Professor Eric Ives writes the following about the authenticity of Jane’s speech from the scaffold.
‘Seven other pieces attributed to Jane are known only in printed copies. They come from her months of imprisonment in the Tower and cannot automatically be taken as genuine…The others are…reports of the speech she made from the scaffold.’ (p.17-18, Ives)
‘In a letter smuggled out to Bullinger and dated 15 March, a John Banks (part of the Grey circle) sent news of Jane’s death and Latin translations of the Feckenham dialogue and the letter to Harding and also the scaffold speech and the letter to Katherine Grey. Clearly he had publication in mind but Bullinger vetoed the idea for fear of exasperating Mary’s government still further. However, James Haddon, once a chaplain to Jane’s father, did assure Bullinger that although parts of Bank’s account were suspect because ‘he has gathered them from the common report and being himself too in some measure biased by his zeal’, when it came to ‘what regards the Lady Jane herself, and what is said in her name, (as for instance, her exhortations to a certain apostate, and her discourse with Feckenham), I believe and partly know, that it is true, and did really proceed from herself’. Thanks to Banks and this comment by Haddon, the authenticity of the Feckenham and Harding pieces and, by association, the Katherine Grey letter and the scaffold speech is beyond question.’ (p.21, Ives)
Ives describes how these letters appeared in print in England.
‘…In 1554 there appeared An Epistle of the Ladye Jane, a righte virtuous woman to a leaned man of late falne from the truth, conjecturally from the press of John Day…In the same year or the next came Here is this booke ye have a godly Epistle made by a faithful Christian.’ (p.21, Ives)…’Each pamphlet contains an English text of the Feckenham discussion, and the letter to the ‘apostate’ which Haddon had warranted, plus the letter to Katherine and the speech from the scaffold which Banks had translated for Bullinger.’ (p.21, Ives)
He also comments on the differences between accounts of Jane’s speech.
‘Everything suggests that she spoke extempore, so it is clearly important to identify a reliable account of what she said. Despite minor differences, Here in this Booke gives essentially the version published by Foxe in 1563, and both texts take the story beyond Jane’s speech and describe the actual execution. A version in an Epistle of the Ladye Jane ends more abruptly and clearly comes from a different source. Nevertheless the sentiments put in Jane’s mouth are the same, though in a different order. This suggests two observers coming away with independent but essentially congruent recollections.’ (p.23, Ives)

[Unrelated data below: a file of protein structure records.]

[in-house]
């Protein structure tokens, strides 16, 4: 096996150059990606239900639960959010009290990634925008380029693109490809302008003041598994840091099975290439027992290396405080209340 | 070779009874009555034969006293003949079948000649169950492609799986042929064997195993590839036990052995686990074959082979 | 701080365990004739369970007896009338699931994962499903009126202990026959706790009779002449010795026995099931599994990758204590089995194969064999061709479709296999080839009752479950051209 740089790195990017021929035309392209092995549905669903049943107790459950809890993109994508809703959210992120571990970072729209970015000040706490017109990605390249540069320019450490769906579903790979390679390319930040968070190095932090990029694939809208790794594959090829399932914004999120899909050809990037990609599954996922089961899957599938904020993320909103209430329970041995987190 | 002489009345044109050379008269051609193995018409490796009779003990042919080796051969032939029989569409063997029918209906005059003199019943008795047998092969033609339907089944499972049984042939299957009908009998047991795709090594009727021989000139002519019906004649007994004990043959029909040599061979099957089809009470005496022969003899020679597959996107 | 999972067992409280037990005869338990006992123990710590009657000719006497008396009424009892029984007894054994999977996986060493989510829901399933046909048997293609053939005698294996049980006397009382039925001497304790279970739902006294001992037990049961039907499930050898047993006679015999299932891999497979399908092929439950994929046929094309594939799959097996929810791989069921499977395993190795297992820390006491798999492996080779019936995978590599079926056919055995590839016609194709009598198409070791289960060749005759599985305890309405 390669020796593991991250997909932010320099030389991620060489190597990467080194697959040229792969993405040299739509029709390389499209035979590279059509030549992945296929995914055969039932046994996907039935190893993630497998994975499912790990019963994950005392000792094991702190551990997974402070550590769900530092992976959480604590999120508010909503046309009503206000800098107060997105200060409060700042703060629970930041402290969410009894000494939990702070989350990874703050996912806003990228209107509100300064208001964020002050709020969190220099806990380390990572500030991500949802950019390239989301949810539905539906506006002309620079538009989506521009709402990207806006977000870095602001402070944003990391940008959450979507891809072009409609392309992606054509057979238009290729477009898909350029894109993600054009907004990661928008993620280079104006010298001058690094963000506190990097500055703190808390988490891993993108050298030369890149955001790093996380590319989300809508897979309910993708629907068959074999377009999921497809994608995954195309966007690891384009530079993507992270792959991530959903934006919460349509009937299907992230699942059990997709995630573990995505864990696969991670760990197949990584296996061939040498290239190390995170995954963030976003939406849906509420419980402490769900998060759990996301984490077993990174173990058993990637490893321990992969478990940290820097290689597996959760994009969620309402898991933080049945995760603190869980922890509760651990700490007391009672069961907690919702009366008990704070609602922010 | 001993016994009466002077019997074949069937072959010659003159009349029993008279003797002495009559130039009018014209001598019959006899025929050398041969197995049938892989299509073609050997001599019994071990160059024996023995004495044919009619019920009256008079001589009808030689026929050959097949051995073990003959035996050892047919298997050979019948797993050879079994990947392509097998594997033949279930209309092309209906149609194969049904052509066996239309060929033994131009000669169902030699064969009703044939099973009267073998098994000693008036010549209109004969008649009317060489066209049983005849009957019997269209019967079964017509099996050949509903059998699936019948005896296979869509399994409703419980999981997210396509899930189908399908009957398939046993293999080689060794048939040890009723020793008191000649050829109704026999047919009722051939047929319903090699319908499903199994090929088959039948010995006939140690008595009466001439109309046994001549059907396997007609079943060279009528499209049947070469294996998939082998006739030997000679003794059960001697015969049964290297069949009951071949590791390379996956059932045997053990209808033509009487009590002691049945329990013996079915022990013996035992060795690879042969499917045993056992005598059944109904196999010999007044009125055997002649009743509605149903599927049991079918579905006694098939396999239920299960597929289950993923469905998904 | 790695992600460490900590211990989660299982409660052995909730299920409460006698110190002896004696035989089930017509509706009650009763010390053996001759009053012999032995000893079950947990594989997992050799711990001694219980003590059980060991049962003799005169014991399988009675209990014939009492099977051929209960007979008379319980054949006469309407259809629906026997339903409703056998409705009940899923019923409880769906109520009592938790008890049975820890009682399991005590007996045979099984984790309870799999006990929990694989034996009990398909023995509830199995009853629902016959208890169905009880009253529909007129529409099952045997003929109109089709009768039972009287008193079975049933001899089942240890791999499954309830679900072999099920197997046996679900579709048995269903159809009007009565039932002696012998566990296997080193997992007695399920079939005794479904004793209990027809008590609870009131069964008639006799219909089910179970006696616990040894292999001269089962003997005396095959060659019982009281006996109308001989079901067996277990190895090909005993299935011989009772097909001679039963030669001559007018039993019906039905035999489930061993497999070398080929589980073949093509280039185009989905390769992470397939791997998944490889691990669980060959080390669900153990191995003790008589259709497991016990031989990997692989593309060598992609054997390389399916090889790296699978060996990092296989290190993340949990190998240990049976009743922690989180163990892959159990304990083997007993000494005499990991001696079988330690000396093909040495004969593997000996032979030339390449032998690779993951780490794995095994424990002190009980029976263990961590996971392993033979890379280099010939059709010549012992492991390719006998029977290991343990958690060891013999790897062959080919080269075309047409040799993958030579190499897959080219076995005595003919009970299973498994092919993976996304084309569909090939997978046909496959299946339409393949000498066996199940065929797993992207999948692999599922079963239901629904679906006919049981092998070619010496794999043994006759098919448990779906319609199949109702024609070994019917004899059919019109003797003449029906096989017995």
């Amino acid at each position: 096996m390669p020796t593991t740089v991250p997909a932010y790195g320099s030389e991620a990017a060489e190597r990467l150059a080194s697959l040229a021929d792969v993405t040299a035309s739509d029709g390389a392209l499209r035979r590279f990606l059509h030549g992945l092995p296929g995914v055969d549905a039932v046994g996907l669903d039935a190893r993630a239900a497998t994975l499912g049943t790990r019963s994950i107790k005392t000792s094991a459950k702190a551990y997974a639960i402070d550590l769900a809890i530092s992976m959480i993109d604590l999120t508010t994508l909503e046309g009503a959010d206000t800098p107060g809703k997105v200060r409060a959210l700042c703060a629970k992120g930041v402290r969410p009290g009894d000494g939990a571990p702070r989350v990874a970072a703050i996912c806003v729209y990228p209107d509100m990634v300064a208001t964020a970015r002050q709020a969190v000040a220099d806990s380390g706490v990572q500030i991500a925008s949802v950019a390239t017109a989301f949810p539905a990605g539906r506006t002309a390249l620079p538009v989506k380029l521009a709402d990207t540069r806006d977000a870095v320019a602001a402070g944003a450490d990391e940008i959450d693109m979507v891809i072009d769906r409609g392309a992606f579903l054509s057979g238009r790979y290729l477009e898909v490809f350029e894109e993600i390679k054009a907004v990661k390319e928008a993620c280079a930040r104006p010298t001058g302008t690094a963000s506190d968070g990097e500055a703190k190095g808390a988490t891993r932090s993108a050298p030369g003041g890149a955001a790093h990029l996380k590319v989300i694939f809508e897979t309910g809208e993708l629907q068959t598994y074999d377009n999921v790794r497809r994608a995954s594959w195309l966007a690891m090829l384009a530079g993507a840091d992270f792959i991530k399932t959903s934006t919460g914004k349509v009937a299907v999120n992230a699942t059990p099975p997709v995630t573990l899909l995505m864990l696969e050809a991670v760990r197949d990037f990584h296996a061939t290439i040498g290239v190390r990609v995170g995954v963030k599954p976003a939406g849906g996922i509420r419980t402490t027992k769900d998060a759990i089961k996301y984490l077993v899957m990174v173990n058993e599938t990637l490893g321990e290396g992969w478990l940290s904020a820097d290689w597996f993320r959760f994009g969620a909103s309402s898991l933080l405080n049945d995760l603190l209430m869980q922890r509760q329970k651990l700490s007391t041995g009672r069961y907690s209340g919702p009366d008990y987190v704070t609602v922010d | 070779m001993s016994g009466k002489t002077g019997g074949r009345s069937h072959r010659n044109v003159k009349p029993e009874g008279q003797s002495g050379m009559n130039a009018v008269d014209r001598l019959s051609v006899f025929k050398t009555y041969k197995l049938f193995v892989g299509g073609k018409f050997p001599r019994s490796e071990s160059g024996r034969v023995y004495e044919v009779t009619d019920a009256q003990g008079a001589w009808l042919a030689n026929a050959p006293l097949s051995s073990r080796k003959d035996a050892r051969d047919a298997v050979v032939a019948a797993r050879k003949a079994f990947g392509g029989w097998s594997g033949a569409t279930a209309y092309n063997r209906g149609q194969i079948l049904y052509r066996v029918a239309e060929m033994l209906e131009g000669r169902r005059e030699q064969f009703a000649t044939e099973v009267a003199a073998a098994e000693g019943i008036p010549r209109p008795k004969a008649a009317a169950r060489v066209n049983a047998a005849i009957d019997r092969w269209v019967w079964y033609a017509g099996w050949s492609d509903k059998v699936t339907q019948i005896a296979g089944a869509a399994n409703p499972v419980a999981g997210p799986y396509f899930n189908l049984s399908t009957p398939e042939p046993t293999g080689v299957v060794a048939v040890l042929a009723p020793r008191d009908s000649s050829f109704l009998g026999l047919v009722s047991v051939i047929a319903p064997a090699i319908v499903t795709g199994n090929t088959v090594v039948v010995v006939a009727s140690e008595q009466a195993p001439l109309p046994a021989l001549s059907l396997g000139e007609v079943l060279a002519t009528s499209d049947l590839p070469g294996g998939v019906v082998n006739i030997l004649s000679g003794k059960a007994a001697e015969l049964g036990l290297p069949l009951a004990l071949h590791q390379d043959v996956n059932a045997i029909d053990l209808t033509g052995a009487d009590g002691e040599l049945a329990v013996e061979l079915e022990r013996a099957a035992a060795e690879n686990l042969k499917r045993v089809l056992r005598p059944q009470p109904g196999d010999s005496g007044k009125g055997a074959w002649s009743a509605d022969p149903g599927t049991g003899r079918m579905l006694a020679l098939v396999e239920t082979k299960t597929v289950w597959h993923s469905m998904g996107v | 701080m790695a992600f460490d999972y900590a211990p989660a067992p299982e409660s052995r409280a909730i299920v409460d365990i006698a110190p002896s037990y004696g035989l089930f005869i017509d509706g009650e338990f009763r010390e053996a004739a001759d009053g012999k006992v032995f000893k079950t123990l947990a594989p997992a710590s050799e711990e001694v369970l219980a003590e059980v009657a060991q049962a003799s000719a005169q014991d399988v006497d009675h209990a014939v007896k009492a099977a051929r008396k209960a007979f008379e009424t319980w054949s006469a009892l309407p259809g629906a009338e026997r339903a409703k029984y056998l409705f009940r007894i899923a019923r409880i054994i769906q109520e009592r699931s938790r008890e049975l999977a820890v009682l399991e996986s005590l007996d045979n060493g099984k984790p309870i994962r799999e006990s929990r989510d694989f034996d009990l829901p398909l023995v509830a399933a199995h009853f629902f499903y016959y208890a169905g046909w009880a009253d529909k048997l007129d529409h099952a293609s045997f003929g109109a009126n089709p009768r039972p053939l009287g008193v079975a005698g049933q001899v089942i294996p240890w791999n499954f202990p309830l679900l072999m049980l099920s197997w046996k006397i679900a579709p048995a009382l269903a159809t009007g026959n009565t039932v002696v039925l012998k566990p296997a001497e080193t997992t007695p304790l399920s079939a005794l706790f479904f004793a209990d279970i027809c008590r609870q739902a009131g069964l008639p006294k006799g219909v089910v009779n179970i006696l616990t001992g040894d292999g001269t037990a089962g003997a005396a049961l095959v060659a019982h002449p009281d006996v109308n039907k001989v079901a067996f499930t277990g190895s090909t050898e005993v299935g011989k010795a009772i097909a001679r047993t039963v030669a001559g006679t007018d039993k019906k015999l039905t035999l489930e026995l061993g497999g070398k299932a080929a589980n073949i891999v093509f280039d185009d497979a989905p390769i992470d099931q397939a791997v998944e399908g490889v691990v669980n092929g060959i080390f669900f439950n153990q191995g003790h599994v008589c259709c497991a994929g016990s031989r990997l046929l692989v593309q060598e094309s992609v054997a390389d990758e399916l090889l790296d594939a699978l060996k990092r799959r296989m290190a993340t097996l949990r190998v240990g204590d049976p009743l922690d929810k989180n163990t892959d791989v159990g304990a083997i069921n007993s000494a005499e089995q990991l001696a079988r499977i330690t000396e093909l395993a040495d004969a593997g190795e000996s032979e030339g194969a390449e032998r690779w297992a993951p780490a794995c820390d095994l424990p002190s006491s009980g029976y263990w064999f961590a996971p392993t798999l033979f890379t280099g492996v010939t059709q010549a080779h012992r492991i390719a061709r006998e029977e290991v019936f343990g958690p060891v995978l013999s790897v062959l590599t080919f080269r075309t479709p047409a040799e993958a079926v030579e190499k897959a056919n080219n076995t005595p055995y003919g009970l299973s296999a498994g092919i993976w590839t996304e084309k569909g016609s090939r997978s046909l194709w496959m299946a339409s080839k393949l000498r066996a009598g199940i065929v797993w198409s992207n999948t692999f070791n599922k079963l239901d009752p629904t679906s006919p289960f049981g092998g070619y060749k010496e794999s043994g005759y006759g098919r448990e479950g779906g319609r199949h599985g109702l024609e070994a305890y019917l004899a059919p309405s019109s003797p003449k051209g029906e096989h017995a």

Two versions of Jane’s scaffold speech
‘Good people, I am come hether to die, and by a lawe I am condemned to the same. The facte, in dede, against the quenes highnesse was unlawfull, and the consenting thereunto by me: but touching the procurement and desire therof by me or on my halfe, I doo wash my hands thereof in innocencie, before God, and the face of you, good Christian people, this day.
I pray you all, good Christian people, to beare me witnesses that I dye a true Christian women , and that I looke to be saved by none other meane, but only by the mercy of God in the merites of the blood of his only sonne Jesus Christ: and I confesse, when I dyd know the word of God I neglected the same, loved my selfe and the world, and therefore this plague or punishment is happily and wothely happened unto me for my sins; and yet I thank God of his goddnesse that he hath thus geven me a tyme and respet to repent. And now, good people, while I am alive, I pray you to assyst me with your prayers.’ (p.56-57, Nichols)
‘My lords, and you good christian people, which come to see me die, I am under a law, and by that law, as a never erring judge, I am condemned to die, not for any thing I have offended the Queen’s Majesty, for I will wash my hands guiltless thereof, and deliver to my God a soul as pure from such trespass, as innocence from injustice; but only for that I consented to the thing which I was enforced unto, constraint making the law believe I did that which I never understood. Notwithstanding, I have offended Almighty God in that I have followed over-much the lust of mine own flesh, and the pleasures of this wretched world, neither have I lived according to the knowledge that God hath given me, for which cause God hath appointed unto me this kind of death, and that most worthily, according to my deserts; how be it, I thank him heartily that he hath given me time to repent my sins here in this world, and to reconcile myself to my redeemer, whom my former vanities have in a great measure displeased. Wherefore, my lords, and all you good Christian people, I must earnestly desire you all to pray with and for me whilst I am yet alive, that God of his infinite goodness and mercy will forgive me my sins, how numberless and grievous soever against him: and I beseech you all to bear me witness that I here die a true christian woman, professing and avouching from my soul that I trust to be saved by the blood, passion, and merits of Jesus Christ my Saviour only, and by none other means; casting far behind me all the works and merits of mine own actions, as things so far short of the true duty I owe, that I quake to think how much they may stand up against me. And now, I pray you all pray for me, and with me.’ (p.52-53, Nicolas)
Ives, E. (2009) Lady Jane Grey: A Tudor Mystery, Wiley-Blackwell.
Nicolas, N.H Harding, The Literary Remains of Lady Jane Grey: With a Memoir of Her Life, Triphook & Lepard.
Nichols, J.G (ed) (1850 reprint), The Chronicle of Queen Jane and of Two Years of Queen Mary and Especially of the Rebellion of Sir Thomas Wyatt, Written by a Resident in the Tower of London, Llanerch Publishers